SpaceChem is a unique game in a lot of ways, not least because it manages to do a fairly successful job of translating the experience of programming from the obtuse to the engaging. It involves a lot of the same problem-solving skills, asking you to think up a creative solution to a problem that is usually initially baffling.
It was a bit of a surprise, then, when developer Zachtronics went a little bit dark after the release of SpaceChem. It was two years before its next commercial game, Ironclad Tactics, emerged, followed up more recently by Infinifactory, the 3D big brother of SpaceChem's programming puzzles.
In that two-year gap, Zachtronics spent its time making three educational games for a company called Amplify, taking subjects from its custom curriculum and extrapolating them out into a series of games.
With the educational market being so large, yet so impenetrable, I thought it would be interesting to find out what the experience was like for Zachtronics founder Zach Barth, and how it has influenced his approach to designing his subsequent commercial games -- as well as trying to figure out why it is so hard to make successful educational games, from both a commercial and educational perspective.
You’ve made both educational and commercial games now. What do you find is common across both of them?
Zach Barth: So one of the things that’s obvious with educational games is that you’re trying to teach something. And one of the things that’s not obvious about entertainment games is that you’re trying to teach something. You’re trying to teach them how to play the game.
We made SpaceChem and we didn’t know anything about making a game that was usable or easy to pick up, and it was kind of a failure in that regard, even if it was a success overall. Our tutorials are awful. They’re so bad.
So that was something we spent a lot of time reading about and thinking about, practicing: How to make better tutorial experiences, and not even "tutorials" in the traditional sense. To make it so that the game teaches you how to play the game by playing the game. And this is something that most triple-A studios have a pretty good grasp on, and the indie space, not always. But that’s something that we chose to make our specialty.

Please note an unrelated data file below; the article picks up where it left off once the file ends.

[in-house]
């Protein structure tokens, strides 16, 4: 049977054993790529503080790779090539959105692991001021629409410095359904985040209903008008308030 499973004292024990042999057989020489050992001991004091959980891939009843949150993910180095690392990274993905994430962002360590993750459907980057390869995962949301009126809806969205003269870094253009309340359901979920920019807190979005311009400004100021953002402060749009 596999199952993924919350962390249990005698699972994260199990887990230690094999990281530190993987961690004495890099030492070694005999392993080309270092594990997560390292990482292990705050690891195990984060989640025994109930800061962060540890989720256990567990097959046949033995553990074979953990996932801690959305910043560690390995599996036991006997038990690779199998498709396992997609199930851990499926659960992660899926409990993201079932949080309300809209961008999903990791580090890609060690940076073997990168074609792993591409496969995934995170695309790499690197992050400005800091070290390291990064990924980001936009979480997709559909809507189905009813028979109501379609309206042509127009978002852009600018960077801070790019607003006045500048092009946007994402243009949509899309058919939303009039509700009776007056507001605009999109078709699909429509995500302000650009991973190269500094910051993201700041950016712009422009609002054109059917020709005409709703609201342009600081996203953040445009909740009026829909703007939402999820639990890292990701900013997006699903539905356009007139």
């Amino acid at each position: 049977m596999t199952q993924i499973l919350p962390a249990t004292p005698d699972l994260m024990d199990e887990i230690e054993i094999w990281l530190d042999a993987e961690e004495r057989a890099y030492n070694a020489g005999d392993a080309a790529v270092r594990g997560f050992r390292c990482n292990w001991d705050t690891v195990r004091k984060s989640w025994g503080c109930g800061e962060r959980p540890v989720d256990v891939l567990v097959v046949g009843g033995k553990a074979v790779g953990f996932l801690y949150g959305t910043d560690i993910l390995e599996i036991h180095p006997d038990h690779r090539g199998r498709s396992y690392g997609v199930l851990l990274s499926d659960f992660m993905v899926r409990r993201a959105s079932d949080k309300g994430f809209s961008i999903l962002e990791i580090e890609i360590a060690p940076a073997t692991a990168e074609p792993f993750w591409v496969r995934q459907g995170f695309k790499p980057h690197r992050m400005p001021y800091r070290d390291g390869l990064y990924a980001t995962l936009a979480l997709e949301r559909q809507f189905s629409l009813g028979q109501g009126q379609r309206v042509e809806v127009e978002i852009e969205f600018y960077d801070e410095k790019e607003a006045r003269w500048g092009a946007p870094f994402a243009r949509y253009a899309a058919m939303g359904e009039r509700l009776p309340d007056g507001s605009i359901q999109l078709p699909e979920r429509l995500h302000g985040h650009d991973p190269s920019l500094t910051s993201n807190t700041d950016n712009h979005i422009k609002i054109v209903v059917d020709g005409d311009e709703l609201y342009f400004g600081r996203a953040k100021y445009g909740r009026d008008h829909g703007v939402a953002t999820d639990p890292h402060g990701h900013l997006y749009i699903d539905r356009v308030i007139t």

So when we decided to make educational games, a lot of that came in handy, because we’re making games about these subjects, and while we want them to learn how to play the game, we also want them to learn the subject matter. There is no "tutorial" and "not tutorial." It’s all tutorial.
And that really helped us understand how to make the game, and it’s flowed back and forth between our educational games and our entertainment games.
The other thing would be that with our educational games, it was about making a game that was fundamentally about the material, so that when you learn the game through good game design and good difficulty scaling, you also learn the material. You can’t help but learn the material if you learn the game. And that’s something that, again, is a design practice that works in both areas.
So do you find that that ends up with you? When you’re applying that back into your entertainment games like Ironclad Tactics or Infinifactory, are you forced to decide what your subject matter is?
"It’s almost now like our games are educational games about things that aren’t remotely realistic."
ZB: Yes, and that’s deliberate. Exactly. I’m kind of serious about subject material, and all that stuff. It’s almost now like our games are educational games about things that aren’t remotely realistic.
Having a really firm idea of what the world is that this game is supposedly a simulation of, and making sure that the game exudes those qualities. Ironclad Tactics had a lot of those qualities, because compared to SpaceChem and Infinifactory, which are a little more abstract, Ironclad Tactics was all about this historical event that absolutely did not happen, but in our world, did. So learning to take the sides and all the actors in that war and turning that into a game definitely required us to figure out that subject matter thoroughly.